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updated: 4/17/2013 6:52 PM

McHenry County residents not all happy about talks of extension

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  • Vicky Smith

    Vicky Smith


A contentious race for the McHenry County College board of trustees has given way to controversial final weeks for outgoing board members.

Trustees Barbara Walters and Carol Larson were voted out of office last week. Three days later, officials called a special meeting, the agenda for which included extending college President Vicky Smith's contract through 2015.

Trustee Cynthia Kisser said the meeting was initially called to deal with emergency repairs to storm and sanitary pipes and the contract extension was added to the agenda for timeliness.

But dozens of community members have cried foul -- about 80 packed the board meeting, which was held Tuesday night. Trustees ultimately put off a decision on the contract, but Kisser expects it to be on the agenda April 25, the last meeting for which current board members will have a vote.

Incoming Trustee Chris Jenner said he would prefer to be part of a decision on Smith's contract.

"People who are leaving the board, effective April 25, 2013, want to vote on a contract extension from 2014 to 2015 when they're going to be long gone," Jenner said. "Whatever decision is made, it's one that the new board has to live with."

Kisser said the current board conducted the evaluation of Smith and worked most closely with her over the past year so they should be the ones to decide whether she did her job well. She said the same thing happened when she was an incoming board member two years ago and the prior board approved a contract extension without her vote.

"It didn't bother me," Kisser said. "To be frank, I didn't really feel qualified to evaluate Dr. Smith."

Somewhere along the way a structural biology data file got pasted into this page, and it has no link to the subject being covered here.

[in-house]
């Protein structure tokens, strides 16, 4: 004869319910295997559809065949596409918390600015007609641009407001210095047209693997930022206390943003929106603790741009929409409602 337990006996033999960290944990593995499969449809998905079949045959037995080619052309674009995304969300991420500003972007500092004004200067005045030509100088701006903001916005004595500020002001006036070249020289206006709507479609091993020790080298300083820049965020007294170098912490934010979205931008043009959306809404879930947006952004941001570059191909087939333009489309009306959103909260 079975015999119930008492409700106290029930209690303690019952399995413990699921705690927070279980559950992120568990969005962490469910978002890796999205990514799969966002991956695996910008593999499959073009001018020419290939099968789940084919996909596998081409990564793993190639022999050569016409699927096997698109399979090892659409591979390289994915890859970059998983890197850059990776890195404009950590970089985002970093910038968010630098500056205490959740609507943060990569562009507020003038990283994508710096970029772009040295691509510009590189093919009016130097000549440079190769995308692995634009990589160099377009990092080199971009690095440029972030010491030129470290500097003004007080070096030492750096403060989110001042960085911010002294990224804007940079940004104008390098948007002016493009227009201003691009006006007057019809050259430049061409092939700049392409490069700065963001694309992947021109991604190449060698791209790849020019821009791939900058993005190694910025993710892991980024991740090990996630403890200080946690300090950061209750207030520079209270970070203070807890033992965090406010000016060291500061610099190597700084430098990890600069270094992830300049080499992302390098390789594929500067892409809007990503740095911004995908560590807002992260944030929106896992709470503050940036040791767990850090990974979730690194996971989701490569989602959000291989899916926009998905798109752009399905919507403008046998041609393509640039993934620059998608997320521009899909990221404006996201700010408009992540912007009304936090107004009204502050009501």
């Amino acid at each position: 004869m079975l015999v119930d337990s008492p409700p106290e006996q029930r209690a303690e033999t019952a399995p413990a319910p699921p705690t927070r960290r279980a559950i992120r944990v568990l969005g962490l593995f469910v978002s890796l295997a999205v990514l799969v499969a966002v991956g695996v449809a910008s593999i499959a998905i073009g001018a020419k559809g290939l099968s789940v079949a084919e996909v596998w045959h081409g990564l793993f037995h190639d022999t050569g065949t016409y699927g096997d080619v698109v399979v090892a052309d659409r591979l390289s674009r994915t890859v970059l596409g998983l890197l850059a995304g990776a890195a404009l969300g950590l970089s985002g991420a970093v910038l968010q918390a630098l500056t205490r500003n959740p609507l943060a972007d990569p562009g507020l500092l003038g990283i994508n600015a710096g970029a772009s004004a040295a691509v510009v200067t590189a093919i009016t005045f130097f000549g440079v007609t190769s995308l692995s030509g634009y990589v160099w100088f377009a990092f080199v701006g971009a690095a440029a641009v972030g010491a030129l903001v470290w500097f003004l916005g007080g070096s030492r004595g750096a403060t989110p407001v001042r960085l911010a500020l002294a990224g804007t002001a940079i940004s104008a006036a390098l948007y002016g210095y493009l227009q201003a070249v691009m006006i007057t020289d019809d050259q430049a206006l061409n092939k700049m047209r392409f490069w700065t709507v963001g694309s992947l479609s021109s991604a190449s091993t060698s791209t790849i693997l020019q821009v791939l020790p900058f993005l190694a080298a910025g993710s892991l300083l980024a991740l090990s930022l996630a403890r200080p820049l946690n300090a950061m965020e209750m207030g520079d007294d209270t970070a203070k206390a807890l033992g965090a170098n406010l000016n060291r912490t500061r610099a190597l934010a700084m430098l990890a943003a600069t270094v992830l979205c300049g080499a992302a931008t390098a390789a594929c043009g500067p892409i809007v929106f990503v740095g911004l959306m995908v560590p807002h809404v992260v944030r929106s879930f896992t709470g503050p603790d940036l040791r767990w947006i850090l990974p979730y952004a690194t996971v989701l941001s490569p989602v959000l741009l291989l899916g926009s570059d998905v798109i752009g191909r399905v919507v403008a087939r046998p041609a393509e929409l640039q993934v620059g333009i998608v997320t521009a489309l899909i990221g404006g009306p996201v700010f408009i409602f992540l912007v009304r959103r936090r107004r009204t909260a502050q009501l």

Technically, board members do not have to make any decision about Smith's contract until June and, unless she finds another job, could move to extend her tenure as late as June 2014, when the current contract expires.

Stephen Willson, a Lakewood resident, is suspicious the contract extension would be a gift from outgoing board members to a president who may not keep her job once new voices are on the board. Willson said it would cost the college half a million dollars if board members prematurely terminate an extended contract for the college president.

And Willson does not think outgoing board members should have a say in Smith's future at MCC.

"It is not a matter of whether she has done well in the old board's opinion," Willson said. "If the new board is unhappy with her policies, with her direction, with her support of the expansion and other projects, then they should have the right to decide whether to keep her or terminate her."

The April 9 election became somewhat of a referendum on the college's expansion plans that could include a $42 million health sciences building and health club. Walters and Larson, who supported the expansion, were voted out while Jenner, Thomas Wilbeck and Molly Walsh, were elected after stating hesitation with the plans or outright opposition.

Jenner said new board members would have at least seven weeks to get up to speed on the other trustees' evaluation of Smith -- plenty of time considering the chairman of the board and the chairman of the policy and evaluation committee will still be trustees to help guide the process, he said.

None of the candidates mentioned Smith's contract during the campaign and Jenner said any rumors about their motives being to get elected and fire Smith are unfounded.

Whether the old board will vote on Smith's contract before new trustees are sworn in next week is still up in the air.

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